Smoking and the Cost of Your Health Insurance

Should smokers who participate in the federal employee health plan pay more for health insurance than non-smokers?

Should federal employees who smoke pay more for their health insurance premiums?

Smoking and the cost of health insurance is a significant issue for employers. As any federal employee knows, the cost of health insurance for federal employees has been rising rapidly. Private companies that provide health insurance for employees are getting desperate for ways to cut back on their health insurance costs without eliminating their health insurance benefits.

Smokers in America today face more discrimination than ever. Here are a few examples of how our society has changed.

  • No longer do the major movie stars speak from the big silver screen looking sophisticated and charming while dangling a lit cigarette from their lips or hand.
  • Modern entertainers no longer croon to the audience while holding a lit cigarette to enhance their image with fans (think Frank Sinatra or Dean Martin)
  • Smokers don’t live as long so they don’t collect as much in the way of Social Security or retirement benefits.
  • As many as 6000 companies will no longer hire permanent, full-time employees who smoke.
  • Some companies are firing employees who smoke because of health costs, loss of productivity from health problems and social conflicts.
  • Federal conference rooms used to have large, clear brown ashtrays in the middle of the conference tables to accomodate smokers with ashtrays spread around the outside of the room to accomodate those attending the meeting but not sitting at the table.
  • The cost of buying cigarettes is going up cutting down on money a smoker has for other expenses. A typical smoker may pay as much as $1400 for a pack-a-day smoking habit
  • Those who smoke are often seen outside of office buildings where they must go to smoke–even in cold climates or in very hot climates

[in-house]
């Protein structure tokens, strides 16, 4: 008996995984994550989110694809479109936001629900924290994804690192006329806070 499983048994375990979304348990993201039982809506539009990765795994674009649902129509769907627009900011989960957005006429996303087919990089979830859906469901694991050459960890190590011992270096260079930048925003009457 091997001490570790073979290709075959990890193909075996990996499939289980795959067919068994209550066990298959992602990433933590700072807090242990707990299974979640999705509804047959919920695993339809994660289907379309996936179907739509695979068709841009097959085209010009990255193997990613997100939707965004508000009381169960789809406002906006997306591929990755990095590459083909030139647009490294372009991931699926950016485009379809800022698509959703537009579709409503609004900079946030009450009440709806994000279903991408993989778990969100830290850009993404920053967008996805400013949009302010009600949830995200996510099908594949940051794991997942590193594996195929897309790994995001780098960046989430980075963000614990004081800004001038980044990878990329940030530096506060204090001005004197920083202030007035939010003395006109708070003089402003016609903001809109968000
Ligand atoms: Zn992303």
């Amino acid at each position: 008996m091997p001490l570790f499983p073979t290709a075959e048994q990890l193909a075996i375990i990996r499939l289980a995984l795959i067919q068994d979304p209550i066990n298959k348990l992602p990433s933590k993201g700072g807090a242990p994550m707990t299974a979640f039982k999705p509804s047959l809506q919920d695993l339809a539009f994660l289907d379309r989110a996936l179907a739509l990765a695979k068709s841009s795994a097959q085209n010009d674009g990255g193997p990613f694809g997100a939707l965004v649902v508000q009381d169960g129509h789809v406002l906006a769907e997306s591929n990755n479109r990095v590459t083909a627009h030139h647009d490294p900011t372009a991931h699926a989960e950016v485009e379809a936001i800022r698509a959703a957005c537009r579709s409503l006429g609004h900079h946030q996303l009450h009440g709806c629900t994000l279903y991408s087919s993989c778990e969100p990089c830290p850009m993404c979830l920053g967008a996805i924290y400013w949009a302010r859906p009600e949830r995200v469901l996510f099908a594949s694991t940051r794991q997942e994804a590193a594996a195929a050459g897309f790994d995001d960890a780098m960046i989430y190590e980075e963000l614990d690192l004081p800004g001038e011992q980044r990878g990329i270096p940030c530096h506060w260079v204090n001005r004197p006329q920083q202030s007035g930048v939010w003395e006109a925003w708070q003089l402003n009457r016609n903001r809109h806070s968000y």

There is little doubt that the potential health costs for smokers are higher than for non-smokers. There is probably no exact figure on which everyone would agree about the cost of smoking-related health issues. As a rough guide, it is about $75 billion per year according to data from the Centers for Disease Control (CDC).

That is why some companies are charging smokers more money for their health insurance benefits. On the other hand, smoking is addictive. Some people who smoke would like to quit but have not been able to overcome the habit.

And, while there are various smoking cessation benefits available for federal employees who smoke, there is no financial penalty (at least as far as the cost of health insurance is concerned) when it comes to paying for health insurance through the Federal Employees Health Benefit program.

We would like to know your opinion. Should those participating in the federal health insurance plan pay more for health insurance than those who do not smoke?

View the results from this survey here.

About the Author

Ralph Smith has several decades of experience working with federal human resources issues. He has written extensively on a full range of human resources topics in books and newsletters and is a co-founder of two companies and several newsletters on federal human resources. Follow Ralph on Twitter: @RalphSmith47